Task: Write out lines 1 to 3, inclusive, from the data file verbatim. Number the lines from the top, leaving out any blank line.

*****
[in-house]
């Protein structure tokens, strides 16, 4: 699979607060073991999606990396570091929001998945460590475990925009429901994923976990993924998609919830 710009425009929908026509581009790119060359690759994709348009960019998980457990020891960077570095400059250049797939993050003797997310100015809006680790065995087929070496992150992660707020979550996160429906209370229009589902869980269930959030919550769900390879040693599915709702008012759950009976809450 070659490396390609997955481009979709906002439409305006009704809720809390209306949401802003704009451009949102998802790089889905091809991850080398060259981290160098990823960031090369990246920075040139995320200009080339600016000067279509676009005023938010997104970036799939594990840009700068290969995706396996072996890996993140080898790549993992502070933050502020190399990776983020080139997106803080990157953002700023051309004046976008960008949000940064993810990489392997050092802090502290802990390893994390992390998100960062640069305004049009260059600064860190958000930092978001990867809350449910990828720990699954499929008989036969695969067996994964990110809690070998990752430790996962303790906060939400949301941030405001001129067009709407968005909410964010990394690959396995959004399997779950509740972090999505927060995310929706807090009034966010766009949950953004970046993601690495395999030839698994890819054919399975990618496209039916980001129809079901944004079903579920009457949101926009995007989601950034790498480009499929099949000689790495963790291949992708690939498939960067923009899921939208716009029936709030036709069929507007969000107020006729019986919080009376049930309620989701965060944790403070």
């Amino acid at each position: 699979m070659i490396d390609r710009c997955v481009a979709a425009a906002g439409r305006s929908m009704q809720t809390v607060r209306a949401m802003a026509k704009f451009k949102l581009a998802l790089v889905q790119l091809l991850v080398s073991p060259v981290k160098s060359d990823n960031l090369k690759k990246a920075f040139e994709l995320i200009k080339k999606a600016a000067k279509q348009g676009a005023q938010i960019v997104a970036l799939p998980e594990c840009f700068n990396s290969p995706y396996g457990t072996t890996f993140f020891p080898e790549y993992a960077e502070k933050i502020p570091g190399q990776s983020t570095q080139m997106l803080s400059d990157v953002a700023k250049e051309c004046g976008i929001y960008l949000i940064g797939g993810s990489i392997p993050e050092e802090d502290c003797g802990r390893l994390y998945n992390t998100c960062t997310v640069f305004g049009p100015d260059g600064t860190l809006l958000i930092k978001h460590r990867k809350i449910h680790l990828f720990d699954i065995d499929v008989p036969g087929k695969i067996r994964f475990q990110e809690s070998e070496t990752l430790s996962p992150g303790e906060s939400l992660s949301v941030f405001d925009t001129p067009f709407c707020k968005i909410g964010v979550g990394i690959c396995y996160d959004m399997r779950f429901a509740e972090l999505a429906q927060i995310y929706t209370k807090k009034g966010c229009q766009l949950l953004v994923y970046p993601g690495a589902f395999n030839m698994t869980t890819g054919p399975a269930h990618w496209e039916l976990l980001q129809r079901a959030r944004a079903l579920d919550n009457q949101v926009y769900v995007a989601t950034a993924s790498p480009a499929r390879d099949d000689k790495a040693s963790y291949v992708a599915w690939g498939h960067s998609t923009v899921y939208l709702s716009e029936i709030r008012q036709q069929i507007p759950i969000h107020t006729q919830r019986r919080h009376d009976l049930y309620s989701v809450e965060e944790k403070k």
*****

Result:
[in-house]
């Protein structure tokens, strides 16, 4: 699979607060073991999606990396570091929001998945460590475990925009429901994923976990993924998609919830 710009425009929908026509581009790119060359690759994709348009960019998980457990020891960077570095400059250049797939993050003797997310100015809006680790065995087929070496992150992660707020979550996160429906209370229009589902869980269930959030919550769900390879040693599915709702008012759950009976809450 070659490396390609997955481009979709906002439409305006009704809720809390209306949401802003704009451009949102998802790089889905091809991850080398060259981290160098990823960031090369990246920075040139995320200009080339600016000067279509676009005023938010997104970036799939594990840009700068290969995706396996072996890996993140080898790549993992502070933050502020190399990776983020080139997106803080990157953002700023051309004046976008960008949000940064993810990489392997050092802090502290802990390893994390992390998100960062640069305004049009260059600064860190958000930092978001990867809350449910990828720990699954499929008989036969695969067996994964990110809690070998990752430790996962303790906060939400949301941030405001001129067009709407968005909410964010990394690959396995959004399997779950509740972090999505927060995310929706807090009034966010766009949950953004970046993601690495395999030839698994890819054919399975990618496209039916980001129809079901944004079903579920009457949101926009995007989601950034790498480009499929099949000689790495963790291949992708690939498939960067923009899921939208716009029936709030036709069929507007969000107020006729019986919080009376049930309620989701965060944790403070």
């Amino acid at each position: 699979m070659i490396d390609r710009c997955v481009a979709a425009a906002g439409r305006s929908m009704q809720t809390v607060r209306a949401m802003a026509k704009f451009k949102l581009a998802l790089v889905q790119l091809l991850v080398s073991p060259v981290k160098s060359d990823n960031l090369k690759k990246a920075f040139e994709l995320i200009k080339k999606a600016a000067k279509q348009g676009a005023q938010i960019v997104a970036l799939p998980e594990c840009f700068n990396s290969p995706y396996g457990t072996t890996f993140f020891p080898e790549y993992a960077e502070k933050i502020p570091g190399q990776s983020t570095q080139m997106l803080s400059d990157v953002a700023k250049e051309c004046g976008i929001y960008l949000i940064g797939g993810s990489i392997p993050e050092e802090d502290c003797g802990r390893l994390y998945n992390t998100c960062t997310v640069f305004g049009p100015d260059g600064t860190l809006l958000i930092k978001h460590r990867k809350i449910h680790l990828f720990d699954i065995d499929v008989p036969g087929k695969i067996r994964f475990q990110e809690s070998e070496t990752l430790s996962p992150g303790e906060s939400l992660s949301v941030f405001d925009t001129p067009f709407c707020k968005i909410g964010v979550g990394i690959c396995y996160d959004m399997r779950f429901a509740e972090l999505a429906q927060i995310y929706t209370k807090k009034g966010c229009q766009l949950l953004v994923y970046p993601g690495a589902f395999n030839m698994t869980t890819g054919p399975a269930h990618w496209e039916l976990l980001q129809r079901a959030r944004a079903l579920d919550n009457q949101v926009y769900v995007a989601t950034a993924s790498p480009a499929r390879d099949d000689k790495a040693s963790y291949v992708a599915w690939g498939h960067s998609t923009v899921y939208l709702s716009e029936i709030r008012q036709q069929i507007p759950i969000h107020t006729q919830r019986r919080h009376d009976l049930y309620s989701v809450e965060e944790k403070k």